Advocates and Seat of the Supreme Court

Here we provide you an article about Seat of Supreme Court, Benches of Supreme court, Senior advocates in Supreme Court, Advocates-in-Record at supreme court, other defined other advocates.  

Seat of the Supreme Court

Supreme Court

Article 130 says that the Supreme Court shall sit in Delhi or in such other place or places, as the chief Justice of India may, with the approval of the President, from time to time, decide.

Benches of Supreme Court

–    To dispose off the cases before Supreme Court, the matters are placed before various benches of Supreme Court. The bail applications in appeals are heard by single judge. Most of the matters are decided by divisions benches of the Supreme Court consisting of two judges. If the two judges disagrees (which is rare), the view of the senior judge prevails. Priority matters are placed before three judges bench.
–    All cases involving constitutional interpretation and presidential references are placed before a 5 Judge Bench, popularly known as a constitutional Bench. The largest bench so far was the 13 Judge Bench that delivered the Keshavananda Bharati case verdict in 1973.

Supreme Court Advocates

These are three categories of advocates, who are entitled to practice law before the Supreme Court of India.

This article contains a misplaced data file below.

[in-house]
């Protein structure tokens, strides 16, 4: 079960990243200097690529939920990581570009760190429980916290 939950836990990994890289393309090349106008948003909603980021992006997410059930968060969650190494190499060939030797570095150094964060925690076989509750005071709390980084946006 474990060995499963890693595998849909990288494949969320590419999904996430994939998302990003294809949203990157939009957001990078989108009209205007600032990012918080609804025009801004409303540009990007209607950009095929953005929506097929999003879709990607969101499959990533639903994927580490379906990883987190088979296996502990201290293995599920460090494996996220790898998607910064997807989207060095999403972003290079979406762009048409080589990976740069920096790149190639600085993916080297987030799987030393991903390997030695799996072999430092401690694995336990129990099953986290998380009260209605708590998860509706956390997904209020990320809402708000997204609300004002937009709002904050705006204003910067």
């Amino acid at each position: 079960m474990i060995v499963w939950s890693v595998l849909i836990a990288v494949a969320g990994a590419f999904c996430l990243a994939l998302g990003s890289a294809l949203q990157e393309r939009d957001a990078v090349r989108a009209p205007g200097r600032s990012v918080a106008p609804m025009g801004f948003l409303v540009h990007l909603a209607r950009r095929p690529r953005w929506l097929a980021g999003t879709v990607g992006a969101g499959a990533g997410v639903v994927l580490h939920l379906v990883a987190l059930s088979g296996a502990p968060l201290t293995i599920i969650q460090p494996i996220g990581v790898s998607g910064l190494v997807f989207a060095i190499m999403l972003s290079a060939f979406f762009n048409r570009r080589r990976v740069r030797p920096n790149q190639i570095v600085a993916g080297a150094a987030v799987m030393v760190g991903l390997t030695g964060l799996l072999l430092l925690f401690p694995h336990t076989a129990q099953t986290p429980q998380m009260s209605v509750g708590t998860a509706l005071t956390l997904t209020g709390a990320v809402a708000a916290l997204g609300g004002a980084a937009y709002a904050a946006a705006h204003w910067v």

Senior Advocate

These are advocates, who are designated as senior advocates by the Supreme Court of India or by any High Court. The curt can designate any advocate with his consent, as senior advocate, if in its opinion, by virtue of his ability, or special knowledge or experience in law, the said advocate is deserving of such distinction. A senior advocate is not entitled to appear without an Advocate-on-Record in the Supreme Court or without a junior in any other Court or tribunal in India.

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Only these advocates are entitled to file any matter or document before the Supreme Court. They can also file an appearance or act for a party in the Supreme Court.

Other Advocates

These are advocates whose names are entered on the roll of any State Bar Council maintained under the advocate Act, 1961 and they can appear and argue any matter of behalf of a party in the Supreme Court, but they are not entitled to file any document or matter before the court.

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